• Compared to virgin mixes, recycled AC mixtures resisted longitudinal cracking outside the wheel path substantially better in at least five projects.
  • Thicker pavement performed better (GPS-6).
  • The thickness of the pavement was conversely correlated with the extent of nonwheel-path longitudinal cracks (GPS-6).
  • Neither the age nor the condition of the pavement before the overlay seemed to be critical to cracking extent (GPS-6).
  • Thicker overlays resisted rutting slightly better than thinner ones (GPS-6).
  • AC mix properties were the most significant factors to limit rutting (GPS-6).
  • Thicker overlays offered a slight advantage for roughness (GPS-6).
  • GPS-6A (existing AC overlays on AC pavements) data showed that overlay designs that provided pavement structure consistent with traffic expectations can be expected to perform well for more than 10 years.

Rehabilitation of Asphalt Concrete Pavements-Initial Evaluation of the SPS-5 Experiment (FHWA-RD-01-168)(4)

  • Overlay thickness did not appear to have a strong effect on the occurrence of longitudinal cracking in the wheel path and rutting (5 years after rehabilitation).
  • There was no apparent effect of overlay thickness on roughness based on these early observations (5 years after rehabilitation).
  • Age of overlay was found to be the leading contributing factor to four of the six distresses studied in the SPS-5 experiment (rehabilitation of AC pavements): fatigue cracking, rutting, transverse cracking, and initial pavement smoothness.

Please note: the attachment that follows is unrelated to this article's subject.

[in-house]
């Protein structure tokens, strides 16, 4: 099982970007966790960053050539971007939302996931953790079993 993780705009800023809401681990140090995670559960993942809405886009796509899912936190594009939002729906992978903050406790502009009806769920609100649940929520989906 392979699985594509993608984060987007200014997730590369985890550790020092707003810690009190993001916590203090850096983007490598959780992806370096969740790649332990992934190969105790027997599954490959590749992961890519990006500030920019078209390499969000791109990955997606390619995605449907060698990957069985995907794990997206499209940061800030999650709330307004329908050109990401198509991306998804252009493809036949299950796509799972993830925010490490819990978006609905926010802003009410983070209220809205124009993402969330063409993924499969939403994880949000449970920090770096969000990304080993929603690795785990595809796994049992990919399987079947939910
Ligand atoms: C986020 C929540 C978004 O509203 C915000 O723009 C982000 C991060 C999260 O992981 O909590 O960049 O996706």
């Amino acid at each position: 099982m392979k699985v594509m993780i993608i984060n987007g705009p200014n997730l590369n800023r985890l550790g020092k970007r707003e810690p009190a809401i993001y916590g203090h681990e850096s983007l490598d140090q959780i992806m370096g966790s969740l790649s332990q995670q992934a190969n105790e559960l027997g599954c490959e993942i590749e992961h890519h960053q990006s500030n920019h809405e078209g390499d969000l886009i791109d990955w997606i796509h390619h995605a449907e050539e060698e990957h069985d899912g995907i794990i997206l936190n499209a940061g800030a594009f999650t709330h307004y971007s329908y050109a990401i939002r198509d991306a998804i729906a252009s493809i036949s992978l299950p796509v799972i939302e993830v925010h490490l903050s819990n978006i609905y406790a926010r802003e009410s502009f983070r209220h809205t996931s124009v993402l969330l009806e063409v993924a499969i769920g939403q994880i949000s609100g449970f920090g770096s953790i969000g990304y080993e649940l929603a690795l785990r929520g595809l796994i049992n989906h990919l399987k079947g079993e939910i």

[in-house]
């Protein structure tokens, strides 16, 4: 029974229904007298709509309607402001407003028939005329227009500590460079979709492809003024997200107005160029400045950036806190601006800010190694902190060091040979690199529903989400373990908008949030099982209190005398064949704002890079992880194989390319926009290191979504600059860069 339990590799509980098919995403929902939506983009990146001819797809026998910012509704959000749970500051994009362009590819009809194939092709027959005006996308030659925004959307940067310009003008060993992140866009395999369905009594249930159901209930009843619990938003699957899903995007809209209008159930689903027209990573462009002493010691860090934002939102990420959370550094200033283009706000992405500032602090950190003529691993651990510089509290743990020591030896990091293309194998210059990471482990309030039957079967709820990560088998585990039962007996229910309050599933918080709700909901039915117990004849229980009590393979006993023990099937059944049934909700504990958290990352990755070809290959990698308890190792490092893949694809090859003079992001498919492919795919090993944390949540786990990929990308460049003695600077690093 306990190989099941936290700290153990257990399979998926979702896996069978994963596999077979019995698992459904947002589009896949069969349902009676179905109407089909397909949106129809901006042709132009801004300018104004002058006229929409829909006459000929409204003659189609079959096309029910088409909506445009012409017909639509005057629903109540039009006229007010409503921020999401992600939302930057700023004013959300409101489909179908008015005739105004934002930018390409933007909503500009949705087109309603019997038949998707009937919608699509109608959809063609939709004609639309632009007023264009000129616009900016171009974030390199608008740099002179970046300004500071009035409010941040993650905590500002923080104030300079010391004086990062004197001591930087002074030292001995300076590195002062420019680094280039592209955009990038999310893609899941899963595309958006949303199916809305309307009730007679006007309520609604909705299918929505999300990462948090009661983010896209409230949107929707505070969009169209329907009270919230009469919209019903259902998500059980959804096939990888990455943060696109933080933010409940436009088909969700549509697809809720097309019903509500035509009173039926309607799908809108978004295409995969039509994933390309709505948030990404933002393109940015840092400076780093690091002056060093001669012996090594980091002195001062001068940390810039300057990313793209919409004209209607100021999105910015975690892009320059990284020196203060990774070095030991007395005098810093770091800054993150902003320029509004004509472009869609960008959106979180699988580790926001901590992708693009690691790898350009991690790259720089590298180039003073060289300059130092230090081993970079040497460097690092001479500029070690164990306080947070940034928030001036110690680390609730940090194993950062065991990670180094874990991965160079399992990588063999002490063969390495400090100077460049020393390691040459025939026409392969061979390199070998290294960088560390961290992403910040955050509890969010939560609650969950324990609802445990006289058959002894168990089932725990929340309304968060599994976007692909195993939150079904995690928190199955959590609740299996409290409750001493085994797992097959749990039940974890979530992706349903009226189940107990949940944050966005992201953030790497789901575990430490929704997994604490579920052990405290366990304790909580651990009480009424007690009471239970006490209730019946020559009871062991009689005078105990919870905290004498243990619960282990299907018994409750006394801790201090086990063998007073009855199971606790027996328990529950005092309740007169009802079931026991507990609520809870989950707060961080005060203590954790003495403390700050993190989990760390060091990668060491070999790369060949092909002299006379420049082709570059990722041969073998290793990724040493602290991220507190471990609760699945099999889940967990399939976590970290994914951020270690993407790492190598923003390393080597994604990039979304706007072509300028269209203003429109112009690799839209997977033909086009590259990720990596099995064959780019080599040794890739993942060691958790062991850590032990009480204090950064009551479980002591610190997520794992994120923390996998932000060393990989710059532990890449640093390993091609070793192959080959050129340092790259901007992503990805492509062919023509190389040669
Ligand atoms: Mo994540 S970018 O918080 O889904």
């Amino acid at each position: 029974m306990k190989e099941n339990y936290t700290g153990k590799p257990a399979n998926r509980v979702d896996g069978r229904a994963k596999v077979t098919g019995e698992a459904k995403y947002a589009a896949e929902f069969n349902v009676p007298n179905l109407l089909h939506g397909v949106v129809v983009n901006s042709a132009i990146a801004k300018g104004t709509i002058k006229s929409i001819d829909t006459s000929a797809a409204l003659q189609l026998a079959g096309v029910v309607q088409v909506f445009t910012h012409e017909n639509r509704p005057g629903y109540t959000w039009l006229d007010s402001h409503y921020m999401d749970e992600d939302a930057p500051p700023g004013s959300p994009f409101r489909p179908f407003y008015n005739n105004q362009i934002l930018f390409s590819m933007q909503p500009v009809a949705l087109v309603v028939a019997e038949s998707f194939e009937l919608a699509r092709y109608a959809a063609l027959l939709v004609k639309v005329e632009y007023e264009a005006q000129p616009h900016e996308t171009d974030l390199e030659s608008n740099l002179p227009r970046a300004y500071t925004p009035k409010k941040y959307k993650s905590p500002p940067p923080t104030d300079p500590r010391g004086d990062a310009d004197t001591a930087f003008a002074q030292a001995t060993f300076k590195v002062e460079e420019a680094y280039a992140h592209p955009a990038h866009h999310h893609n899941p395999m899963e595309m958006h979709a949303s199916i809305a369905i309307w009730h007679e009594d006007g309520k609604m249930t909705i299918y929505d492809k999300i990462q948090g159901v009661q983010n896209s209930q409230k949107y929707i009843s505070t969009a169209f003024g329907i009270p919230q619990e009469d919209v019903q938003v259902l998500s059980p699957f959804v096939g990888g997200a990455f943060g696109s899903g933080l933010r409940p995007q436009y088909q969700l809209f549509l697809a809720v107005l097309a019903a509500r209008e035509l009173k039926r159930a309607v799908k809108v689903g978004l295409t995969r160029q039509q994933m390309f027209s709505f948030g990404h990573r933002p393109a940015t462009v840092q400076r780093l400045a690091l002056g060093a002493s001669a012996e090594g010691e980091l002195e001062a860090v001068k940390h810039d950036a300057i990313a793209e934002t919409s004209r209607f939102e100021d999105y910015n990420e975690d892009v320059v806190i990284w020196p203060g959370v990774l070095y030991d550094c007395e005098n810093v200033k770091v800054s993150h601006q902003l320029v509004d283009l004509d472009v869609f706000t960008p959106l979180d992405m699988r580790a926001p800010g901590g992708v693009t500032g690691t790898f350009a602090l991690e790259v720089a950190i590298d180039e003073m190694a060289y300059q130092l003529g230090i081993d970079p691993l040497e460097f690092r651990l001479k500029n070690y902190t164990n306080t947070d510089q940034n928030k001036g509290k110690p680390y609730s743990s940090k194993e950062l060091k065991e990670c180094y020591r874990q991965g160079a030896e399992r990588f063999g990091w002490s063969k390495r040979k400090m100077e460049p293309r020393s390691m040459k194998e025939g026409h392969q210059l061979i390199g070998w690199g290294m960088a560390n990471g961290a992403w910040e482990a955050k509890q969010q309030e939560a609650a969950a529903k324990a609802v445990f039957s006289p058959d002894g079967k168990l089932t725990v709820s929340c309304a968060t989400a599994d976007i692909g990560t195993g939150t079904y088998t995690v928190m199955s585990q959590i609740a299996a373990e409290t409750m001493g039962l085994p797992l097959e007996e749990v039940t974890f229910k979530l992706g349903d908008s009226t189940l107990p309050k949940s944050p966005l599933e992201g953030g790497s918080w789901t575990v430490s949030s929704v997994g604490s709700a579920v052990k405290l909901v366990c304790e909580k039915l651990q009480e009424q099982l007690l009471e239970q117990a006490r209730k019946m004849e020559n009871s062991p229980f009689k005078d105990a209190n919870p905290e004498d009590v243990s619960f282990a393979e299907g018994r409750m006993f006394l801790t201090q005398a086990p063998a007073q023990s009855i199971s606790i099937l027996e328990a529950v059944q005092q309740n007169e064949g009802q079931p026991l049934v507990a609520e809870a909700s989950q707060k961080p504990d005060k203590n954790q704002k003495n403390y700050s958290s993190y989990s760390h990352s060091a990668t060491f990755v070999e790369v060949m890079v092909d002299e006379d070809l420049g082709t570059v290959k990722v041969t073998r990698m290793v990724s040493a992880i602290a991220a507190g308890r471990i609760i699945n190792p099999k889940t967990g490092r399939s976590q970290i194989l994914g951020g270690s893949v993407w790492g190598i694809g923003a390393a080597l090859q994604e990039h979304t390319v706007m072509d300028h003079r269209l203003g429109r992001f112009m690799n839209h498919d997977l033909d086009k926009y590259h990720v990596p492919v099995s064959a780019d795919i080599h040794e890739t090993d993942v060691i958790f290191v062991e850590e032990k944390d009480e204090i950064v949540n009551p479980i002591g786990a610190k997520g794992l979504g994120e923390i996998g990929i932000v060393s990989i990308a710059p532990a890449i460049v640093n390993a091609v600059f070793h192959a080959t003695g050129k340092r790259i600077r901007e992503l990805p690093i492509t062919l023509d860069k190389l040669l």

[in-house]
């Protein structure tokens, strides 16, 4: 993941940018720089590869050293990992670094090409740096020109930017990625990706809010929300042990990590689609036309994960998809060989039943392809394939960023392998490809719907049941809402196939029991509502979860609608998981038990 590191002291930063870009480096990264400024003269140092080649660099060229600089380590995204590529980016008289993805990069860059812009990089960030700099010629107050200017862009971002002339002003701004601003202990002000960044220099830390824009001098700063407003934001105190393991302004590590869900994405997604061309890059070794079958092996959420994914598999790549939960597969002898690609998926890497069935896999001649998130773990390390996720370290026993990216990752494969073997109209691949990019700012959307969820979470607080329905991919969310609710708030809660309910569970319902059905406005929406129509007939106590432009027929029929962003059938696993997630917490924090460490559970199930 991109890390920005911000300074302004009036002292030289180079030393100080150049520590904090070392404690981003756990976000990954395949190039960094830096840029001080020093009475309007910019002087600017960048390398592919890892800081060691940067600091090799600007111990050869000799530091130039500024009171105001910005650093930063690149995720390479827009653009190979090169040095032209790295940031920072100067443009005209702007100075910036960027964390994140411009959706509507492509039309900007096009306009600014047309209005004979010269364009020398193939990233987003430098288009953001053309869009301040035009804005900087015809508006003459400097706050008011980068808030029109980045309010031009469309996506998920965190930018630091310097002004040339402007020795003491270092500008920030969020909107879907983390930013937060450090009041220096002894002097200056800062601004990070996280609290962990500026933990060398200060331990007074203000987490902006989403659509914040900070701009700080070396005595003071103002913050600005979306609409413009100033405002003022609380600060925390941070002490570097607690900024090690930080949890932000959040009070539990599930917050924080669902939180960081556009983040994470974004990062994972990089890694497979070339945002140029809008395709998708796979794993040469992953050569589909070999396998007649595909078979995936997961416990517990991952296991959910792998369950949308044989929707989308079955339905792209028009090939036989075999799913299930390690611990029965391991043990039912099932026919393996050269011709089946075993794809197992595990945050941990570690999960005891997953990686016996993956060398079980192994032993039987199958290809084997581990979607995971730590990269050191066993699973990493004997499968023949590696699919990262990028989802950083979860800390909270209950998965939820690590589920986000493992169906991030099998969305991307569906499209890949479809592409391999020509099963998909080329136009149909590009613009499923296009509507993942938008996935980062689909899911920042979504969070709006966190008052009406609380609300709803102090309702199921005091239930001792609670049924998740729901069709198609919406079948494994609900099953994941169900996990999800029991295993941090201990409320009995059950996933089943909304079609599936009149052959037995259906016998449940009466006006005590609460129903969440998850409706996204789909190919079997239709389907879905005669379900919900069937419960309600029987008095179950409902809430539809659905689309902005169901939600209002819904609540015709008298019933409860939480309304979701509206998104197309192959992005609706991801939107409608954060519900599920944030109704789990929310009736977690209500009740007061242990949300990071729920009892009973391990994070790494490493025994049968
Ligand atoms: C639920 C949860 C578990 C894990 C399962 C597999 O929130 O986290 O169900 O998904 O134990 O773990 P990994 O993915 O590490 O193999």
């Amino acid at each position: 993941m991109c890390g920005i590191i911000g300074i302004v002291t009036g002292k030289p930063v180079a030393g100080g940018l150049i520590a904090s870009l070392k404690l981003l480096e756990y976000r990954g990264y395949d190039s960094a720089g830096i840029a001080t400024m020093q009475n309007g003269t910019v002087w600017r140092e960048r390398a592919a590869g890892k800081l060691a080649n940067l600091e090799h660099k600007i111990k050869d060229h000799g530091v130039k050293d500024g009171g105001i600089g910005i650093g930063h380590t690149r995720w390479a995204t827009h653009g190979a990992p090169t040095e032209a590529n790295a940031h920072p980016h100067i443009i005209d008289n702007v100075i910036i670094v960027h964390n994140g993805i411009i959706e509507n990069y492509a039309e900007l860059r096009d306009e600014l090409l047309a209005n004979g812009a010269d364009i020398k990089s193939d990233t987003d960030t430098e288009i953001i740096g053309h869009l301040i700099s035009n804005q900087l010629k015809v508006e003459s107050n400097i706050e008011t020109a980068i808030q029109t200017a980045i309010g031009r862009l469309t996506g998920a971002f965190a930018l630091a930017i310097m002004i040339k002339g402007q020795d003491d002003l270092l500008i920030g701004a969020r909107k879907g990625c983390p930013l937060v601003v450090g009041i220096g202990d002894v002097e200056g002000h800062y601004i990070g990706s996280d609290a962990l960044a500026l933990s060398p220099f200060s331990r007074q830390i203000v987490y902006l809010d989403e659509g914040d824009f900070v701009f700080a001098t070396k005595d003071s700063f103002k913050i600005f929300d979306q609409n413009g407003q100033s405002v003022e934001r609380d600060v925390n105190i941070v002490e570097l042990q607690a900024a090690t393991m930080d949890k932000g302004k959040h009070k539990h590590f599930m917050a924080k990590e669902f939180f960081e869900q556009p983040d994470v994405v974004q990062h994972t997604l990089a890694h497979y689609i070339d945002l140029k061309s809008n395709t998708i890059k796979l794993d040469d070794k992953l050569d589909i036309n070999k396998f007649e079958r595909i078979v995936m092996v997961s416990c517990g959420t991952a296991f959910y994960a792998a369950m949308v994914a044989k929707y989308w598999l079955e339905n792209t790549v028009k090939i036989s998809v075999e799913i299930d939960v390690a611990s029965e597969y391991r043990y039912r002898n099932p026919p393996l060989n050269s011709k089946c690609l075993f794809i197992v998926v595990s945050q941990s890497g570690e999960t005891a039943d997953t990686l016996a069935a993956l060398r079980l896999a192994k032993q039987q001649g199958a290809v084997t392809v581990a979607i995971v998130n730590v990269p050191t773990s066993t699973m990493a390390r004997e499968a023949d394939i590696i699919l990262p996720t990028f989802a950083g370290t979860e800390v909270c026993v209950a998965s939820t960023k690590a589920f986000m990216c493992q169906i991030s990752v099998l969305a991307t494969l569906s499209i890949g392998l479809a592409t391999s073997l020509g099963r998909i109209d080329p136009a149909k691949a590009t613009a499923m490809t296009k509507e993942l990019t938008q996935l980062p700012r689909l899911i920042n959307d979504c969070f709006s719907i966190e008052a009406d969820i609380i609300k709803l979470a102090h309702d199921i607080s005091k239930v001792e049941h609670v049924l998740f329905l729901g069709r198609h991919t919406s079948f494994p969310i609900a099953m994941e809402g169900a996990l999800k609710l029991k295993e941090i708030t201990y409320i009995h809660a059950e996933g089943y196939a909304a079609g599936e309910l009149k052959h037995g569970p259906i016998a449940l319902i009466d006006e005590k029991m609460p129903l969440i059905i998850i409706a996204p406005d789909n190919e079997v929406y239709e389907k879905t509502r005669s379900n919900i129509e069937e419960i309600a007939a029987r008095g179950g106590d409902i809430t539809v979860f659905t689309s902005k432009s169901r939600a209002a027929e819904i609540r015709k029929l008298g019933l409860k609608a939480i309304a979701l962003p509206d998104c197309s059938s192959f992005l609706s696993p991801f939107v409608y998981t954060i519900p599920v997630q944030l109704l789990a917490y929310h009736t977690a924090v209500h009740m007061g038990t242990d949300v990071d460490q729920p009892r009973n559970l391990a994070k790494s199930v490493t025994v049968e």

LTPP Data Analysis: Effectiveness of Maintenance and Rehabilitation Options (Project 20-50(3/4))(5)

  • Overlay thickness and preoverlay roughness level were the two factors that most influenced the performance of asphalt overlays of asphalt pavements in the SPS-5 experiment with respect to roughness and fatigue cracking.
  • No significant mean differences were detected in long-term roughness, cracking, and rutting between recycled mixes versus virgin mixes.
  • No significant mean differences were detected in long-term rutting between minimal versus intensive preparation or thin versus thick overlays.
  • Preoverlay cracking, age, and accumulated traffic loads significantly correlated to the difference in long-term cracking in nonoverlaid versus overlaid sections.

Reducing Flexible Pavement Distress in Colorado Through the Use of PMA Mixtures(6)

  • Projects using modified HMA mixtures were found to have lower amounts of fatigue cracking, transverse cracking, and rutting.
  • The use of modified HMA mixtures was found to extend the service life of HMA overlays by about 3 years, a 30 percent increase over the 10-year design life.

Construction Factors

Performance of Rehabilitated Asphalt Concrete Pavements in the LTPP Experiments-Data Collected Through February 1997 (FHWA-RD-00-029)(3)

  • The test sections that had received intense surface preparation (patching and milling) prior to placement of the overlays generally performed better than test sections that had not. Reduced fatigue cracking, reduced longitudinal cracking in the wheel paths, and reduced transverse cracking were observed on intensely prepared sections.
  • The amount of transverse cracking was dependent on the original pavement condition before overlay placement. The overlays placed on pavements classified in good condition exhibited less transverse cracking than on pavements classified in poor condition.
  • No substantial difference was noted between longitudinal cracking outside the wheel paths, rutting, and roughness between the test sections with and without milling (SPS-5).
  • Rutting was not affected by or related to the condition of the original pavement or age of the overlay (GPS-6).
  • The condition of the original pavement prior to overlay appeared to have little effect on the occurrence of or increase in roughness (GPS-6).